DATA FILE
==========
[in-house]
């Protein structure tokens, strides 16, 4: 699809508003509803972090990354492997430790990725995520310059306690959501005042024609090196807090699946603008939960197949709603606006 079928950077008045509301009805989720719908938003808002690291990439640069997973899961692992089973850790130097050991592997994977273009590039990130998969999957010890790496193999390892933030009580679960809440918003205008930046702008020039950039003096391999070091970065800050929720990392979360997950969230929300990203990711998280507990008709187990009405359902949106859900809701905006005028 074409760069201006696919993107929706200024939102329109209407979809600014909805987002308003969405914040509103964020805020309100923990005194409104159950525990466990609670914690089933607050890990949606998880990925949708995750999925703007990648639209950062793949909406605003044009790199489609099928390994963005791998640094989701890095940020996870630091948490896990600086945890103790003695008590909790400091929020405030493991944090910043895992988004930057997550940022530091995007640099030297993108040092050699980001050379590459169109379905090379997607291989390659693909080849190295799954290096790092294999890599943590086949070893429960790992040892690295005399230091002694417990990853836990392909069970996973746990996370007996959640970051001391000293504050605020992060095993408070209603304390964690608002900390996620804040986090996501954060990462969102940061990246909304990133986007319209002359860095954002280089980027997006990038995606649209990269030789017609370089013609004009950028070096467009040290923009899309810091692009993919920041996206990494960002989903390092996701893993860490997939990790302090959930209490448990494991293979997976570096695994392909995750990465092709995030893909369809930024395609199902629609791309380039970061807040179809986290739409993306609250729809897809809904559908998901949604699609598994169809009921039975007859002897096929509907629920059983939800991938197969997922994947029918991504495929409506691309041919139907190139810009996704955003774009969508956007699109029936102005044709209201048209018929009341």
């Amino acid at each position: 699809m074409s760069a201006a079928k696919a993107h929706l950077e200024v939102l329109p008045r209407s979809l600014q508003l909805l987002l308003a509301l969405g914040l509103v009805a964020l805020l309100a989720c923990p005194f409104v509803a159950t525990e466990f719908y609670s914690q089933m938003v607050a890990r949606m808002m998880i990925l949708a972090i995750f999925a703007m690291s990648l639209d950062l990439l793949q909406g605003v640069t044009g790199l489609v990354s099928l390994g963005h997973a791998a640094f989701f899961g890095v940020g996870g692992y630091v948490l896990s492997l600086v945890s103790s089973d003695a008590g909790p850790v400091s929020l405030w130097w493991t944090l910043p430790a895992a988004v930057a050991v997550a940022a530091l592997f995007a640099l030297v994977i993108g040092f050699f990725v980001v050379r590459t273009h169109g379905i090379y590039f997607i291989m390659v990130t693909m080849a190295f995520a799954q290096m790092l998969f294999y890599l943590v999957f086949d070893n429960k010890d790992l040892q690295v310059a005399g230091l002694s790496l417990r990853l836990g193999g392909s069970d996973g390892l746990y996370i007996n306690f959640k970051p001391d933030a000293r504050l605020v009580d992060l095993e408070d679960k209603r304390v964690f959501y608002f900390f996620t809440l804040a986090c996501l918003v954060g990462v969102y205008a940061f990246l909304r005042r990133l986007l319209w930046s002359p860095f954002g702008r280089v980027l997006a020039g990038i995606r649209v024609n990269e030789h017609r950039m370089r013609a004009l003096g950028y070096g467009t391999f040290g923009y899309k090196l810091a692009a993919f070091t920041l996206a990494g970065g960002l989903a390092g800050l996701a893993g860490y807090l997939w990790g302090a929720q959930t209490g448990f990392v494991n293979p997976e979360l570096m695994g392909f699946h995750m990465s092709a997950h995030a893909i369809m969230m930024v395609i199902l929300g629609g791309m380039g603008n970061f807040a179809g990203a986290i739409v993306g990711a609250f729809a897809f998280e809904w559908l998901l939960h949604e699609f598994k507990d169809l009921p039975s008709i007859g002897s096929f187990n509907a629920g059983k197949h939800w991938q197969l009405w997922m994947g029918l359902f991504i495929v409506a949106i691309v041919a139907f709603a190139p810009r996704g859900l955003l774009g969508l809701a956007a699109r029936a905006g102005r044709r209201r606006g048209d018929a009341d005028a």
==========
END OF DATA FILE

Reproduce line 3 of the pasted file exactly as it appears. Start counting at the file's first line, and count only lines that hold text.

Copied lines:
């Amino acid at each position: 699809m074409s760069a201006a079928k696919a993107h929706l950077e200024v939102l329109p008045r209407s979809l600014q508003l909805l987002l308003a509301l969405g914040l509103v009805a964020l805020l309100a989720c923990p005194f409104v509803a159950t525990e466990f719908y609670s914690q089933m938003v607050a890990r949606m808002m998880i990925l949708a972090i995750f999925a703007m690291s990648l639209d950062l990439l793949q909406g605003v640069t044009g790199l489609v990354s099928l390994g963005h997973a791998a640094f989701f899961g890095v940020g996870g692992y630091v948490l896990s492997l600086v945890s103790s089973d003695a008590g909790p850790v400091s929020l405030w130097w493991t944090l910043p430790a895992a988004v930057a050991v997550a940022a530091l592997f995007a640099l030297v994977i993108g040092f050699f990725v980001v050379r590459t273009h169109g379905i090379y590039f997607i291989m390659v990130t693909m080849a190295f995520a799954q290096m790092l998969f294999y890599l943590v999957f086949d070893n429960k010890d790992l040892q690295v310059a005399g230091l002694s790496l417990r990853l836990g193999g392909s069970d996973g390892l746990y996370i007996n306690f959640k970051p001391d933030a000293r504050l605020v009580d992060l095993e408070d679960k209603r304390v964690f959501y608002f900390f996620t809440l804040a986090c996501l918003v954060g990462v969102y205008a940061f990246l909304r005042r990133l986007l319209w930046s002359p860095f954002g702008r280089v980027l997006a020039g990038i995606r649209v024609n990269e030789h017609r950039m370089r013609a004009l003096g950028y070096g467009t391999f040290g923009y899309k090196l810091a692009a993919f070091t920041l996206a990494g970065g960002l989903a390092g800050l996701a893993g860490y807090l997939w990790g302090a929720q959930t209490g448990f990392v494991n293979p997976e979360l570096m695994g392909f699946h995750m990465s092709a997950h995030a893909i369809m969230m930024v395609i199902l929300g629609g791309m380039g603008n970061f807040a179809g990203a986290i739409v993306g990711a609250f729809a897809f998280e809904w559908l998901l939960h949604e699609f598994k507990d169809l009921p039975s008709i007859g002897s096929f187990n509907a629920g059983k197949h939800w991938q197969l009405w997922m994947g029918l359902f991504i495929v409506a949106i691309v041919a139907f709603a190139p810009r996704g859900l955003l774009g969508l809701a956007a699109r029936a905006g102005r044709r209201r606006g048209d018929a009341d005028a």